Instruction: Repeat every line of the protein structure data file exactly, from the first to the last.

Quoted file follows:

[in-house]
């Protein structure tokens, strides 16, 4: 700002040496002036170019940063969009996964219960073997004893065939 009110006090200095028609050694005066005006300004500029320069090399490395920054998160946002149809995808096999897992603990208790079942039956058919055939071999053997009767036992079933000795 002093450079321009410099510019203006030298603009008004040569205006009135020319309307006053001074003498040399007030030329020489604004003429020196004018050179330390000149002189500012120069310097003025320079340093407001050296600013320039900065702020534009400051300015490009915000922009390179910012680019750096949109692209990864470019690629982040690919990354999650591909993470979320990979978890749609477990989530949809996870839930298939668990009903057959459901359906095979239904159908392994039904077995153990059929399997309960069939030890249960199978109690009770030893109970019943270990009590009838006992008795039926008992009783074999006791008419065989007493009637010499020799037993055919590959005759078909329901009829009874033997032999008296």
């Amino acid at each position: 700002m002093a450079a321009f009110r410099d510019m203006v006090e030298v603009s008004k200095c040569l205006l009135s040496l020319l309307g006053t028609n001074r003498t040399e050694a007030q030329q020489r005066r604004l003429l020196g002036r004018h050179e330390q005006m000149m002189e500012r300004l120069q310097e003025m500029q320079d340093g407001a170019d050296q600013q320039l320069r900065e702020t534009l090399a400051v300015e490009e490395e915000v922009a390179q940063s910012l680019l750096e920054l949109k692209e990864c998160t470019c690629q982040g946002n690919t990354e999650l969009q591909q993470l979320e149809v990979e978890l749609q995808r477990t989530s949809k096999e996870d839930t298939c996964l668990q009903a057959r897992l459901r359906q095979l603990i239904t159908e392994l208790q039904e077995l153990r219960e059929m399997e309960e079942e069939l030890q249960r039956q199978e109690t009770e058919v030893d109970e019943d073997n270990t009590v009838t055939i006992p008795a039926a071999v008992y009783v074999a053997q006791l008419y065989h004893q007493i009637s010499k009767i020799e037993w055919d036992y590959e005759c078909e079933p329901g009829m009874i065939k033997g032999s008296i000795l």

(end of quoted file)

[in-house]
């Protein structure tokens, strides 16, 4: 700002040496002036170019940063969009996964219960073997004893065939 009110006090200095028609050694005066005006300004500029320069090399490395920054998160946002149809995808096999897992603990208790079942039956058919055939071999053997009767036992079933000795 002093450079321009410099510019203006030298603009008004040569205006009135020319309307006053001074003498040399007030030329020489604004003429020196004018050179330390000149002189500012120069310097003025320079340093407001050296600013320039900065702020534009400051300015490009915000922009390179910012680019750096949109692209990864470019690629982040690919990354999650591909993470979320990979978890749609477990989530949809996870839930298939668990009903057959459901359906095979239904159908392994039904077995153990059929399997309960069939030890249960199978109690009770030893109970019943270990009590009838006992008795039926008992009783074999006791008419065989007493009637010499020799037993055919590959005759078909329901009829009874033997032999008296």
């Amino acid at each position: 700002m002093a450079a321009f009110r410099d510019m203006v006090e030298v603009s008004k200095c040569l205006l009135s040496l020319l309307g006053t028609n001074r003498t040399e050694a007030q030329q020489r005066r604004l003429l020196g002036r004018h050179e330390q005006m000149m002189e500012r300004l120069q310097e003025m500029q320079d340093g407001a170019d050296q600013q320039l320069r900065e702020t534009l090399a400051v300015e490009e490395e915000v922009a390179q940063s910012l680019l750096e920054l949109k692209e990864c998160t470019c690629q982040g946002n690919t990354e999650l969009q591909q993470l979320e149809v990979e978890l749609q995808r477990t989530s949809k096999e996870d839930t298939c996964l668990q009903a057959r897992l459901r359906q095979l603990i239904t159908e392994l208790q039904e077995l153990r219960e059929m399997e309960e079942e069939l030890q249960r039956q199978e109690t009770e058919v030893d109970e019943d073997n270990t009590v009838t055939i006992p008795a039926a071999v008992y009783v074999a053997q006791l008419y065989h004893q007493i009637s010499k009767i020799e037993w055919d036992y590959e005759c078909e079933p329901g009829m009874i065939k033997g032999s008296i000795l």